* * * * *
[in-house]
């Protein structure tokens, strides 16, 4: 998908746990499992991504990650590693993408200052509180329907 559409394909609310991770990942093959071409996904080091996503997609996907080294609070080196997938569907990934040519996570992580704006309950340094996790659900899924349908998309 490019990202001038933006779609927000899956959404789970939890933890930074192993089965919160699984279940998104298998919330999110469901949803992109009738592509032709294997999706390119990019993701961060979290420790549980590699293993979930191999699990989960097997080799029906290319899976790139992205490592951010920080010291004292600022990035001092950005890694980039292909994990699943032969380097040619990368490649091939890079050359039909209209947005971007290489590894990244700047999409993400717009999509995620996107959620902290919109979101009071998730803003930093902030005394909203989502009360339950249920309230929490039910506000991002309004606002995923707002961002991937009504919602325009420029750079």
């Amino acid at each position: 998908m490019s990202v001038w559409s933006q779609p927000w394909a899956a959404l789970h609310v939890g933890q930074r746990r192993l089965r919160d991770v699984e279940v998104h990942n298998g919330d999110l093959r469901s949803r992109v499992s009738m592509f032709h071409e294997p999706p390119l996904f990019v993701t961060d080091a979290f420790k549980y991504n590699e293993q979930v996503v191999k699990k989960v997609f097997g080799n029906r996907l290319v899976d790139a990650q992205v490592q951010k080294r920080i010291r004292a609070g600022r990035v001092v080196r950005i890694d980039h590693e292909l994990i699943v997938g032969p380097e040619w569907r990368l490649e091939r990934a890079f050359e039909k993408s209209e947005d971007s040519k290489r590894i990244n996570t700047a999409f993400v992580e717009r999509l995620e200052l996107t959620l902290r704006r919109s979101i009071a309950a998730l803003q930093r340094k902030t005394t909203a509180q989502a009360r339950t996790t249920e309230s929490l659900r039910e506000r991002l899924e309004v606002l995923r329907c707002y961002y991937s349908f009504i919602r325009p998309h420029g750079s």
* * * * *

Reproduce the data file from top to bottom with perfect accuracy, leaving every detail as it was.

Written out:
[in-house]
């Protein structure tokens, strides 16, 4: 998908746990499992991504990650590693993408200052509180329907 559409394909609310991770990942093959071409996904080091996503997609996907080294609070080196997938569907990934040519996570992580704006309950340094996790659900899924349908998309 490019990202001038933006779609927000899956959404789970939890933890930074192993089965919160699984279940998104298998919330999110469901949803992109009738592509032709294997999706390119990019993701961060979290420790549980590699293993979930191999699990989960097997080799029906290319899976790139992205490592951010920080010291004292600022990035001092950005890694980039292909994990699943032969380097040619990368490649091939890079050359039909209209947005971007290489590894990244700047999409993400717009999509995620996107959620902290919109979101009071998730803003930093902030005394909203989502009360339950249920309230929490039910506000991002309004606002995923707002961002991937009504919602325009420029750079």
């Amino acid at each position: 998908m490019s990202v001038w559409s933006q779609p927000w394909a899956a959404l789970h609310v939890g933890q930074r746990r192993l089965r919160d991770v699984e279940v998104h990942n298998g919330d999110l093959r469901s949803r992109v499992s009738m592509f032709h071409e294997p999706p390119l996904f990019v993701t961060d080091a979290f420790k549980y991504n590699e293993q979930v996503v191999k699990k989960v997609f097997g080799n029906r996907l290319v899976d790139a990650q992205v490592q951010k080294r920080i010291r004292a609070g600022r990035v001092v080196r950005i890694d980039h590693e292909l994990i699943v997938g032969p380097e040619w569907r990368l490649e091939r990934a890079f050359e039909k993408s209209e947005d971007s040519k290489r590894i990244n996570t700047a999409f993400v992580e717009r999509l995620e200052l996107t959620l902290r704006r919109s979101i009071a309950a998730l803003q930093r340094k902030t005394t909203a509180q989502a009360r339950t996790t249920e309230s929490l659900r039910e506000r991002l899924e309004v606002l995923r329907c707002y961002y991937s349908f009504i919602r325009p998309h420029g750079s």